SPRINGFIELD, Mass. (WWLP) - The state Gaming Commission has concerns over Springfield's process to choose a casino developer, and also what looks has the possible appearance of a conflict of interest with the city's casino consulting firm.
Springfield's mayor Sarno and other city leaders faced some tough questions from the State Gaming Commission Tuesday during their meeting at Springfield Technical Community College. The Gaming Commission says the city's gone too far too soon, and wants them to slow down.
But the mayor says Springfield needs this opportunity and they need it sooner rather than later.
The Massachusetts Gaming Commission is concerned about how quickly the city of Springfield is moving forward in narrowing down the competing casino companies. State Gaming Commission chairman Stephen Crosby told 22News at this rate, the mayor will establish an agreement with a vendor before the commission has time to determine what the parameters of that agreement should be.
"There's a time conflict. The schedule he's on doesn't really fit well with our schedule, particularly because we won't have done the background checks on the companies he will be negotiating with," Crosby said.
But the mayor says he can't slow down. Developers have purchased property, some of which is tornado-damaged land that the mayor wants rebuilt.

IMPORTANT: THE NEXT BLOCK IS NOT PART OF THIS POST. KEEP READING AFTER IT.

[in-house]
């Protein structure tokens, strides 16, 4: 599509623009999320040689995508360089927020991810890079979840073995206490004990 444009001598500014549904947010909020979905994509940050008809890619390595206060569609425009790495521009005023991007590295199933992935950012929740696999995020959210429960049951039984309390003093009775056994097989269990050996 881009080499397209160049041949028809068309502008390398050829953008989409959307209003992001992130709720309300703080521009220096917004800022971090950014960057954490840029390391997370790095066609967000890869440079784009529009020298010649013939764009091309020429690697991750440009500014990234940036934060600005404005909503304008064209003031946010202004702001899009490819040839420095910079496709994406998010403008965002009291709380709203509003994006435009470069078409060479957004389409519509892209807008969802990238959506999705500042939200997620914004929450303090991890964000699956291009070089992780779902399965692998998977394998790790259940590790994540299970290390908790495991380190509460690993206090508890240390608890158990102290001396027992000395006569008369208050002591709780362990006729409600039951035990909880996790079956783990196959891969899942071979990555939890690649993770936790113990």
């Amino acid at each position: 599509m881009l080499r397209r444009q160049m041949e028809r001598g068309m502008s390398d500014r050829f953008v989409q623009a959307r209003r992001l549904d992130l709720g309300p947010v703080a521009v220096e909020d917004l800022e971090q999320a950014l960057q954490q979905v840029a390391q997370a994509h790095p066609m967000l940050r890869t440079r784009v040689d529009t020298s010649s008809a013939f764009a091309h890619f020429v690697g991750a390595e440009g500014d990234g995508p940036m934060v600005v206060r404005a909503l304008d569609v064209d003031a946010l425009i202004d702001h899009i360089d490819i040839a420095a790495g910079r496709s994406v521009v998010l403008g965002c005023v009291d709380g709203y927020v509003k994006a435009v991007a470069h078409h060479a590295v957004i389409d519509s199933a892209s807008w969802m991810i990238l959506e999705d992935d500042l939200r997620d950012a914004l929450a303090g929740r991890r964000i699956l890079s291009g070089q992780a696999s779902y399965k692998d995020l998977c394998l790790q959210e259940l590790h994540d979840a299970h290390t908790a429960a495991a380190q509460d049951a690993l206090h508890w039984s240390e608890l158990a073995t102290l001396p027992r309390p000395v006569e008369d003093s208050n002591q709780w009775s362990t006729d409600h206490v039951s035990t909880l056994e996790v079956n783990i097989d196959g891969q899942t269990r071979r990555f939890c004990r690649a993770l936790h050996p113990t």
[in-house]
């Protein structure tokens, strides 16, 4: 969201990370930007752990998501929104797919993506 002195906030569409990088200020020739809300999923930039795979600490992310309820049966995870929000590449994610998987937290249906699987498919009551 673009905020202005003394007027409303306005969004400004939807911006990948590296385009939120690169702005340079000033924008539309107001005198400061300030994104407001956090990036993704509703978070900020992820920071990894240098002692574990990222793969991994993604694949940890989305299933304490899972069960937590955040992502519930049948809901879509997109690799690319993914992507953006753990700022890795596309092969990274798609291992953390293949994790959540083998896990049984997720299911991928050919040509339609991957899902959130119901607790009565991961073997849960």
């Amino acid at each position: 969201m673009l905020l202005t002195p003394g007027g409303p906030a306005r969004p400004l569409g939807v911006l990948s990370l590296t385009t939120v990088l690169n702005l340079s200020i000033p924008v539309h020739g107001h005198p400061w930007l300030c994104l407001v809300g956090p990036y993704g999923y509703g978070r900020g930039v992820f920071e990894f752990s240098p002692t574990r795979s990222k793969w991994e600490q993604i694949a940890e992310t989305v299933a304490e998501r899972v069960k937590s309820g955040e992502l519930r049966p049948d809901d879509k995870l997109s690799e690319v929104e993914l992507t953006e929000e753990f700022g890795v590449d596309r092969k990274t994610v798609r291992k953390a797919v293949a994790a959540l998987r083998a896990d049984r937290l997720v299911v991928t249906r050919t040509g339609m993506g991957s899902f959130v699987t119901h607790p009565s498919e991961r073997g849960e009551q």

Casino supporters might agree with the mayor, that this economic development is just what the city needs. But some critics say the city should focus on tornado recovery, before bringing in a casino which will create even more problems.
"Put the casino on the back burner. I think it's more of a liability as far as people being able to drink and come out into the community, when you have homes that are still damaged and haven't been rebuilt," said Erica Baymon of Springfield.
Gaming commissioners said they will further discuss Springfield's process at their meeting next week. As for the appearance of a conflict of interest, the case is now with the state's ethics commission… but the consultant has agreed to make that decision public when it is decided.